By Gerry Bishop; photos by Javier Aznar González de Rueda

High in treetops all around the world, billions and billions of tiny treehoppers are a-hoppin’. They’re some of the most extraordinary creatures on Earth. Yet many people don’t even know they exist.

Click image for a closer view.

As you can see from the small photo above of a person’s finger, treehoppers can be tiny! The world’s biggest kind of treehopper could sit on a nickel with room to spare. The smallest grows no bigger than a freckle! But treehoppers make up for their size with their super-strange shapes and surprising ways.

On the top of every treehopper is a hard, tough “helmet.” The helmets come in many different shapes, sizes, and colors, depending on the species. They are amazing to look at, but scientists aren’t sure what they are for. Some hoppers have helmets that look like dried seeds, ragged leaves, or twisted branches. This might make it harder for hungry predators such as spiders or lizards to spot them. Some helmets are boldly colored, which may help attract mates or warn predators that the hoppers taste bad. And some have horns, knobs, or other weird shapes poking out. Could these keep predators from taking a bite? Maybe, but lots of treehoppers still end up as someone else’s dinner. So, for now, the only sure thing is that treehopper helmets are truly awesome!

Treehoppers are easily overlooked because they are so tiny. But close-up views show they have some remarkable features. The strange ball-like things on top of the Brazilian treehopper (above) can break off when a predator grabs them, letting the hopper escape.

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Treehoppers have been around for about 100 million years. Today, they live on every continent except Antarctica. More than 3,400 species have been discovered so far, and scientists say there may be 10,000 more left to find. Here in the United States, there are at least 266 species. And you can bet that many of them hang out in treetops, shrubs, and grasses near you. But they’re so tiny, you’ll have to look hard to find them. You might have the best chance of spotting them on the twigs of oak trees in spring.

Treehoppers are close cousins to other insects you might know about: cicadas, aphids, and stinkbugs. All belong to a group called true bugs—insects that use their sharp, pointed beaks to stab into plants and suck out plant juice called sap.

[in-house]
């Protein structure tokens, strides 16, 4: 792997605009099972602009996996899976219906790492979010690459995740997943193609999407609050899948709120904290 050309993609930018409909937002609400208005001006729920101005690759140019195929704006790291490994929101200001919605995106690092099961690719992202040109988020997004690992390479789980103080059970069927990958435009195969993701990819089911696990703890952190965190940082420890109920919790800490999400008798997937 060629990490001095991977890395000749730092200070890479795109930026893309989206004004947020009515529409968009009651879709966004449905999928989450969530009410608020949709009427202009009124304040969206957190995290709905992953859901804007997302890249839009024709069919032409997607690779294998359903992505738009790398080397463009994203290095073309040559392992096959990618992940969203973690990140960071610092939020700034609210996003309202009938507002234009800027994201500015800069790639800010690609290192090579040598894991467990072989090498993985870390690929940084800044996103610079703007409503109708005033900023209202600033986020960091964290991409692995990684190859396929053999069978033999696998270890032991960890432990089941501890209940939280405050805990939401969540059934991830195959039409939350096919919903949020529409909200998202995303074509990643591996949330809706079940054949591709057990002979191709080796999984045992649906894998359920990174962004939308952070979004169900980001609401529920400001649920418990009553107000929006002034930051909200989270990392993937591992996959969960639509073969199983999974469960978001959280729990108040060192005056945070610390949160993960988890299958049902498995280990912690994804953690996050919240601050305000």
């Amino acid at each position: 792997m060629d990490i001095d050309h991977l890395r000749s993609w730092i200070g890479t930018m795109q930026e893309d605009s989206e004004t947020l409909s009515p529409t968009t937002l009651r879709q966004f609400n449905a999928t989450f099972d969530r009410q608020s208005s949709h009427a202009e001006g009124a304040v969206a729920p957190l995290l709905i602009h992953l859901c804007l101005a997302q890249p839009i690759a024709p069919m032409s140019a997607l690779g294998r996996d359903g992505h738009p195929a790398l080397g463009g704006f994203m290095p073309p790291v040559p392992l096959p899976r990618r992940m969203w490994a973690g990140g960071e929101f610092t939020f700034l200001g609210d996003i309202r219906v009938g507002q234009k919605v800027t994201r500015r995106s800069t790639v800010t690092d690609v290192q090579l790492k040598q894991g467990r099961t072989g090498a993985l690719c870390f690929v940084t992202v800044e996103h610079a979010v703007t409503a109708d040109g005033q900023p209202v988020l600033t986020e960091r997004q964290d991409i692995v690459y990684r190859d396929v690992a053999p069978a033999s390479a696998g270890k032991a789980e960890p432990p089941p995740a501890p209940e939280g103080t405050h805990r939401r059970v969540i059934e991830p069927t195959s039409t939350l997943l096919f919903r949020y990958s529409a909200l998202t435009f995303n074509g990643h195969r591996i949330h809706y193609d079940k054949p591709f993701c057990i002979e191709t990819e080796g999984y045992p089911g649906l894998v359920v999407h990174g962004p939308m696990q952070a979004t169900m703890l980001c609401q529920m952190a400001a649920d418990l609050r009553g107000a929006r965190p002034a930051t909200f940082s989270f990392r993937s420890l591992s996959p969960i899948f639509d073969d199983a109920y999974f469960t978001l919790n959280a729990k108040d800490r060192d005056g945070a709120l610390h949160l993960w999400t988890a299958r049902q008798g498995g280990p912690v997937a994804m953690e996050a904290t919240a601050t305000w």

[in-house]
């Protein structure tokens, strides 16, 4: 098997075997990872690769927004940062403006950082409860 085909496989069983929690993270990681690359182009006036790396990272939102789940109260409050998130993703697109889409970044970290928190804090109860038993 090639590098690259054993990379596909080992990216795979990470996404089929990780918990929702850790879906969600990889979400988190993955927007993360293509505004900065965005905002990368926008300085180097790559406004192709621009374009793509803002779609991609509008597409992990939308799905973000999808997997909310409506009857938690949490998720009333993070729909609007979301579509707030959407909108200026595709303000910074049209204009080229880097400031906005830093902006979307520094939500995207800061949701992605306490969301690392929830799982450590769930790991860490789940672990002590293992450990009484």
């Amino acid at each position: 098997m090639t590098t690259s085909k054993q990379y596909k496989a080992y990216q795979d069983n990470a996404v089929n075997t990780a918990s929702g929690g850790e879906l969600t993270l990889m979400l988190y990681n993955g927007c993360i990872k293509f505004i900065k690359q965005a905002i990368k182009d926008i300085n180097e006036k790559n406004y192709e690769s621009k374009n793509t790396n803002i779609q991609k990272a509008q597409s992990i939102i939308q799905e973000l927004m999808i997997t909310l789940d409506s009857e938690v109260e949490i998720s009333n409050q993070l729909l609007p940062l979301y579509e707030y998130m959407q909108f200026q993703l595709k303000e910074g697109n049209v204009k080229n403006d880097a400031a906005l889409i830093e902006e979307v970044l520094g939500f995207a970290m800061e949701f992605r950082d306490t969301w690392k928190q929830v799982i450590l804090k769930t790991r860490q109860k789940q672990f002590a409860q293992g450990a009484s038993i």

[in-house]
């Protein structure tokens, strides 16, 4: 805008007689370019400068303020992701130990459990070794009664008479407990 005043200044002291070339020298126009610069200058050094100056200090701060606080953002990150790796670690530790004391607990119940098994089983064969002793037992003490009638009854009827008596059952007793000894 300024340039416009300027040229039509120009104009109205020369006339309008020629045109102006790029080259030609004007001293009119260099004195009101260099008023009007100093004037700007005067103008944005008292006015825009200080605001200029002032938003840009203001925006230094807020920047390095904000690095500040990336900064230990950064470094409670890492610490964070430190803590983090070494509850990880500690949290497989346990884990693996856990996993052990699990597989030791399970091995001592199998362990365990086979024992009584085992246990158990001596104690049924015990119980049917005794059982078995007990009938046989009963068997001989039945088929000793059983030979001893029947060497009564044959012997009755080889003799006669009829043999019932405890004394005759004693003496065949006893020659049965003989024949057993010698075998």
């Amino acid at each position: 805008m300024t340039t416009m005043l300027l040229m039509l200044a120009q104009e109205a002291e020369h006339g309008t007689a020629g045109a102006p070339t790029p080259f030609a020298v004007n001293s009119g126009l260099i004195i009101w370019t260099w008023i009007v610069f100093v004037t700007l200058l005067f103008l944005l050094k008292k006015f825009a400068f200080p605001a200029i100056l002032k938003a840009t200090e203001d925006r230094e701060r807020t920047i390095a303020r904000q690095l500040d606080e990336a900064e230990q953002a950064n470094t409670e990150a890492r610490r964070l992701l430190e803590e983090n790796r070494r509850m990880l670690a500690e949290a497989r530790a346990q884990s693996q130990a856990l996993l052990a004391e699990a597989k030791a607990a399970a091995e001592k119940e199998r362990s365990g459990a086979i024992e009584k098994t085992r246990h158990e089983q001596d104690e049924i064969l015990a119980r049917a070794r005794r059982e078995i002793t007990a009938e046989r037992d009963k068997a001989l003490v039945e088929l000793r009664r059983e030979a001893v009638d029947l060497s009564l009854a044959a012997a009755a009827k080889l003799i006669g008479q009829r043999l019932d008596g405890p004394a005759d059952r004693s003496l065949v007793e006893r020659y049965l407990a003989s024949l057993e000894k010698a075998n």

Adult treehoppers live for only a few months. And during that time, their main job is to make more treehoppers!

Sometimes, a male and female hopper just happen to meet up. But other times, finding a mate may start with a hopper vibrating its body against a twig. These vibrations travel along the twig, delivering a “Morse-code” message. And the message is, “Hey, want to get together?”

After mating, a female may cut a slit in a twig and lay her eggs inside it. Other kinds of hoppers may lay eggs right on top of a twig. Either way, the eggs soon hatch into tiny nymphs (NIMFS).

Some mother treehoppers carefully watch over their eggs and nymphs. Some even help their nymphs by making slits in twigs for them to feed from.

After about a month, the young treehoppers are all grown up and ready to find mates. More baby hoppers will soon be on the way!

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It’s true that everybody poops, but not many creatures poop the way a treehopper does! While feeding on sap, hoppers pass drops of clear, sweet liquid called honeydew from their back ends. This honeydew is good food for ants, bees, and wasps. Even some little lizards lap it up.

To make sure they don’t lose their food supply, some ants, bees, or wasps will guard and care for the hoppers, their eggs, and their nymphs. Some ants will even build shelters around the hoppers.

Because they are called “treehoppers,” you might think these little insects hop from tree to tree all day. Not so. They spend most of their time sipping sap.

But sometimes a hopper just has to hop! When it needs to make a quick getaway from a predator, it tucks its powerful hind legs under itself, crouches down, and—BOING!—it shoots off into the air, far from danger.

This trick is great when it works. But sometimes a hopper gets caught anyway. No worries, though, for the wide world of treehoppers. There are always plenty more, hopping here, there, and just about everywhere.


Thanks to scientist Stuart McKamey of the USDA Systematic Entomology Laboratory in Beltsville, Maryland, for helping with this story. 

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